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Experts have raised concern over a new threshold for deductions that investors can make under Section 12J of the Income Tax Act, saying it will reduce the amount of funds that venture capital companies (VCCs) can raise.
The VC tax incentive, set up under Section 12J of the Income Tax Act, allows investors who make investments in approved VCCs — that then invest in qualifying small companies — a tax deduction.
The new rule, which came into effect on Sunday last week (21 July) will limit the amount that investors can deduct from their taxable income to R2.5-million a year.
Previously there was no such limitation on the deduction that investors could make annually.
‘Limiting the Section 12J deduction by a taxpayer to R2.5-million a year will reduce fund sizes and funding for SMEs’
Jonty Sacks (pictured above), a partner of Jaltech which oversees a number of Section 12J funds, told Ventureburn today that the limitation would act as a disincentive for investors (most of whom are high-net-worth individuals) to keep funds in South Africa, while reducing the amount that VCCs can raise.
In May, Sacks revealed that 58% of the estimated over R3-billion raised by Section 12J VC companies (VCCs) in the 2019 tax year went to the property sector. The remainder was made up of funds destined to private equity (18%) and asset rental or renewable energy (20%). The VC sector made up a mere four percent of total investments (see this story).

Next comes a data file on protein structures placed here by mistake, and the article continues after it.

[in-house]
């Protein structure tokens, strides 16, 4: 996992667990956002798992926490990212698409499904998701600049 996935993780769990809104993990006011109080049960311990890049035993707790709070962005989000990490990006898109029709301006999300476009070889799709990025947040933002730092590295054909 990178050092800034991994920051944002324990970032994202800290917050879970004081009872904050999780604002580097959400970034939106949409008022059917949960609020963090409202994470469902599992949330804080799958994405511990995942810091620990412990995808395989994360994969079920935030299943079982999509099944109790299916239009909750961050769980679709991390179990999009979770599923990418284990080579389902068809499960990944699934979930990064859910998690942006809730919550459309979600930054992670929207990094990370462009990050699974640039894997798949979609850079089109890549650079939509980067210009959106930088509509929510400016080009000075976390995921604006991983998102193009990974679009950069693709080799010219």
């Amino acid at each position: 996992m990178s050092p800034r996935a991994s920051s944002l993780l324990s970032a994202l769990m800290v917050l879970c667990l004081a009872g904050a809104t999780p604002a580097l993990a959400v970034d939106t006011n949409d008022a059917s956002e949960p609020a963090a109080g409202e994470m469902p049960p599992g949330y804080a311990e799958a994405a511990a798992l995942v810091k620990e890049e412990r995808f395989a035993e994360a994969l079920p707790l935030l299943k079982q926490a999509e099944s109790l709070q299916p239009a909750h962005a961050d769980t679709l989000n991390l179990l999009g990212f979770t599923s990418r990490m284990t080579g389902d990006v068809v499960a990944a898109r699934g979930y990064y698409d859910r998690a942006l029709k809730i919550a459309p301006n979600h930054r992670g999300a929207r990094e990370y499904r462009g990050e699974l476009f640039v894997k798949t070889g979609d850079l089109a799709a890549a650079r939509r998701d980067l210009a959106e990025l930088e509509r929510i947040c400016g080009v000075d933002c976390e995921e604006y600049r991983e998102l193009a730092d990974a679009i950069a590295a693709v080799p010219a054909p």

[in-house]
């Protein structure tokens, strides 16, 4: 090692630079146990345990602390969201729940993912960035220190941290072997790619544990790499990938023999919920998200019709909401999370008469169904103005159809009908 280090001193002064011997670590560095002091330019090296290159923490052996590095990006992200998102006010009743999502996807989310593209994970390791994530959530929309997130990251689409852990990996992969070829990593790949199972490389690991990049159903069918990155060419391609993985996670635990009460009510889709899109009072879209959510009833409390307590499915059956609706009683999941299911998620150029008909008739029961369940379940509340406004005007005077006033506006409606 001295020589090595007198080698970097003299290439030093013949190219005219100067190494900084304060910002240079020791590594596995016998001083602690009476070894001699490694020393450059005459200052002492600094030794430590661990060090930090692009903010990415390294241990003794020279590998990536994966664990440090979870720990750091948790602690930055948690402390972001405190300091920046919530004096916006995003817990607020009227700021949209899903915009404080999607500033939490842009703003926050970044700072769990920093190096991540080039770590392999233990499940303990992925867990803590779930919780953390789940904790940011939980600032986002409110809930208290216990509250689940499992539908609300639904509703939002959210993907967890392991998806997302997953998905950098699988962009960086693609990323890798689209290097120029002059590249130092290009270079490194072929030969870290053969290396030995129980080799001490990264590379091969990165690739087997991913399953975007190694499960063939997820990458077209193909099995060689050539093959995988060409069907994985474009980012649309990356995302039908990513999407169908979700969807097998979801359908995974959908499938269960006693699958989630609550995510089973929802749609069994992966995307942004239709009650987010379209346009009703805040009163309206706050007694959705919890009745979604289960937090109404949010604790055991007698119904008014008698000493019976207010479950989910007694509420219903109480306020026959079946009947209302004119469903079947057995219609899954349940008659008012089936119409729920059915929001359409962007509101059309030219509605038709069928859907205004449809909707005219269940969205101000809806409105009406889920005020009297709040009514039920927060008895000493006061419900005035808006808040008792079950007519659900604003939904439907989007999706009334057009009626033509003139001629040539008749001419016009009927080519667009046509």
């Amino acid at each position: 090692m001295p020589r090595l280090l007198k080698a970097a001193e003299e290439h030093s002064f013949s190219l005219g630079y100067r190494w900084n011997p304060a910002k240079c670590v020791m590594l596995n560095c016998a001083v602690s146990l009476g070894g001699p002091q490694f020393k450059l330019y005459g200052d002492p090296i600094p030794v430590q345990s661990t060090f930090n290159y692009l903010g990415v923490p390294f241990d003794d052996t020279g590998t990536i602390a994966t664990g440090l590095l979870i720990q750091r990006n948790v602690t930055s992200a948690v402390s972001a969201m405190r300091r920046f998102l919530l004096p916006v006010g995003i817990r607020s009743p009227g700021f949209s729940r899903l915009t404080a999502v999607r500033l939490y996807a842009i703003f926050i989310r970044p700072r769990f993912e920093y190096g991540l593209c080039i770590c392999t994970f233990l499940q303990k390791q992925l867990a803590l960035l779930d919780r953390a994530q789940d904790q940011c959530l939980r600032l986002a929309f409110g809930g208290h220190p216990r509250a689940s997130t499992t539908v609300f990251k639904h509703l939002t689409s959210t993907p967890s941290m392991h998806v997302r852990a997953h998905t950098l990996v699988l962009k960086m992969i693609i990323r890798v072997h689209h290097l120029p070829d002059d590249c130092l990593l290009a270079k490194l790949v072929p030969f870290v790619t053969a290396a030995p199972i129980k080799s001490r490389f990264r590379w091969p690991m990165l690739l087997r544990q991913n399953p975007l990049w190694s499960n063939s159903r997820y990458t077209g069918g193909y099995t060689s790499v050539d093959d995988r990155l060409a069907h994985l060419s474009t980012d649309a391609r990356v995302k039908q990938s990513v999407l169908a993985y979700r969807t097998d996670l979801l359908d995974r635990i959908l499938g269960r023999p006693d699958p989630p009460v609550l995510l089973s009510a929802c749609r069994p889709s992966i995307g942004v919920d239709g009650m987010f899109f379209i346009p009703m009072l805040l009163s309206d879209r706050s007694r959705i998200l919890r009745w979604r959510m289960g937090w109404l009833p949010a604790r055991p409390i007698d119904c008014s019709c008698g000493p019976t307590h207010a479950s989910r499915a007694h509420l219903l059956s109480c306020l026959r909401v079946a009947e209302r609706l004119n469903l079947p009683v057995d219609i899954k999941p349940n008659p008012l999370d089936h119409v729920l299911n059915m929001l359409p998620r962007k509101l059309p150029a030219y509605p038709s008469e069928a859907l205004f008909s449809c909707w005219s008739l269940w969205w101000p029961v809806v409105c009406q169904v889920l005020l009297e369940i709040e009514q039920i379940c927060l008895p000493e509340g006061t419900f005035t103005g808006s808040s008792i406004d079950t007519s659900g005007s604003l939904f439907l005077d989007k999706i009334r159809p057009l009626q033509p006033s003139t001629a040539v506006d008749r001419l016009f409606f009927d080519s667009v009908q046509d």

The National Treasury wants to get more 12J funds to invest in actual small businesses rather than property and in so doing drive job creation, but Sacks argues that investments in the property sector create more jobs than those in the VC sector.
‘Change will put corporates off investing’
The deduction threshold would also discourage corporates from investing in 12J funds as corporates are more likely to invest a figure of R20-million than R2-million, he argued. He estimates that funds from corporates made up just 10% of the R3-billion raised by Section 12J fund last week.
Aurik Investment Holdings CEO Pavlo Phitidis added that “without a doubt” the new deduction threshold would limit involvement by corporates in Section 12J.
Aurik’s Section 12J fund, “Linkmakers” which has been in operation for two years, taps corporates that make commitments to the fund to get BEE points for helping black suppliers. So far the fund has deployed R60-million in black-owned firms.
Venture capitalist and Knife Capital partner Keet van Zyl said last week that the new measure could have “some unintended consequences” in trying to curb abuse by Section 12J funds that are not “true venture capitalists”.
“Limiting the deduction by a taxpayer to R2.5-million per year going forward will reduce VCC fund sizes and thereby the availability of funding for SMEs,” he said in a tweet last week.